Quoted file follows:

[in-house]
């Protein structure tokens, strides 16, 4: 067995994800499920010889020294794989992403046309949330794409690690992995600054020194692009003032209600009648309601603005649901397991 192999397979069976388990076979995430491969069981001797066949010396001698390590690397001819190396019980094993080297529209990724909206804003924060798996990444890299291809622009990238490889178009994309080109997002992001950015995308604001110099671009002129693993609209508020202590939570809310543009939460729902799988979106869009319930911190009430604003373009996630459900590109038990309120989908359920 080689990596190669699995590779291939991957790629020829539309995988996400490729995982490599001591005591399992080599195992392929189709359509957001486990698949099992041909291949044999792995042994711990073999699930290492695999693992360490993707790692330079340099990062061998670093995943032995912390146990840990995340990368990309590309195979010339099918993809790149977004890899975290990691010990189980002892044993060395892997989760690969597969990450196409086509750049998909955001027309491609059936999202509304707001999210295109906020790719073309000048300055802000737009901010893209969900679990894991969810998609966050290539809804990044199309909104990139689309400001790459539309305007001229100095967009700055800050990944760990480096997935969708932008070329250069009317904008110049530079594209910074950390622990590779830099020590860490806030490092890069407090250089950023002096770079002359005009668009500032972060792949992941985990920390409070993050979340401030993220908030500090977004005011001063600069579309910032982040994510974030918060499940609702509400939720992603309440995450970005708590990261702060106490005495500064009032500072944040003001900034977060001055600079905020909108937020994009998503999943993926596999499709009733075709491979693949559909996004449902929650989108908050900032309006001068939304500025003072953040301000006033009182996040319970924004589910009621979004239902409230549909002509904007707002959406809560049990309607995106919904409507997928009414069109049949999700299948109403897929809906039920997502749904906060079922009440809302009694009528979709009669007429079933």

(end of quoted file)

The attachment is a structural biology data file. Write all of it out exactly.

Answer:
[in-house]
């Protein structure tokens, strides 16, 4: 067995994800499920010889020294794989992403046309949330794409690690992995600054020194692009003032209600009648309601603005649901397991 192999397979069976388990076979995430491969069981001797066949010396001698390590690397001819190396019980094993080297529209990724909206804003924060798996990444890299291809622009990238490889178009994309080109997002992001950015995308604001110099671009002129693993609209508020202590939570809310543009939460729902799988979106869009319930911190009430604003373009996630459900590109038990309120989908359920 080689990596190669699995590779291939991957790629020829539309995988996400490729995982490599001591005591399992080599195992392929189709359509957001486990698949099992041909291949044999792995042994711990073999699930290492695999693992360490993707790692330079340099990062061998670093995943032995912390146990840990995340990368990309590309195979010339099918993809790149977004890899975290990691010990189980002892044993060395892997989760690969597969990450196409086509750049998909955001027309491609059936999202509304707001999210295109906020790719073309000048300055802000737009901010893209969900679990894991969810998609966050290539809804990044199309909104990139689309400001790459539309305007001229100095967009700055800050990944760990480096997935969708932008070329250069009317904008110049530079594209910074950390622990590779830099020590860490806030490092890069407090250089950023002096770079002359005009668009500032972060792949992941985990920390409070993050979340401030993220908030500090977004005011001063600069579309910032982040994510974030918060499940609702509400939720992603309440995450970005708590990261702060106490005495500064009032500072944040003001900034977060001055600079905020909108937020994009998503999943993926596999499709009733075709491979693949559909996004449902929650989108908050900032309006001068939304500025003072953040301000006033009182996040319970924004589910009621979004239902409230549909002509904007707002959406809560049990309607995106919904409507997928009414069109049949999700299948109403897929809906039920997502749904906060079922009440809302009694009528979709009669007429079933």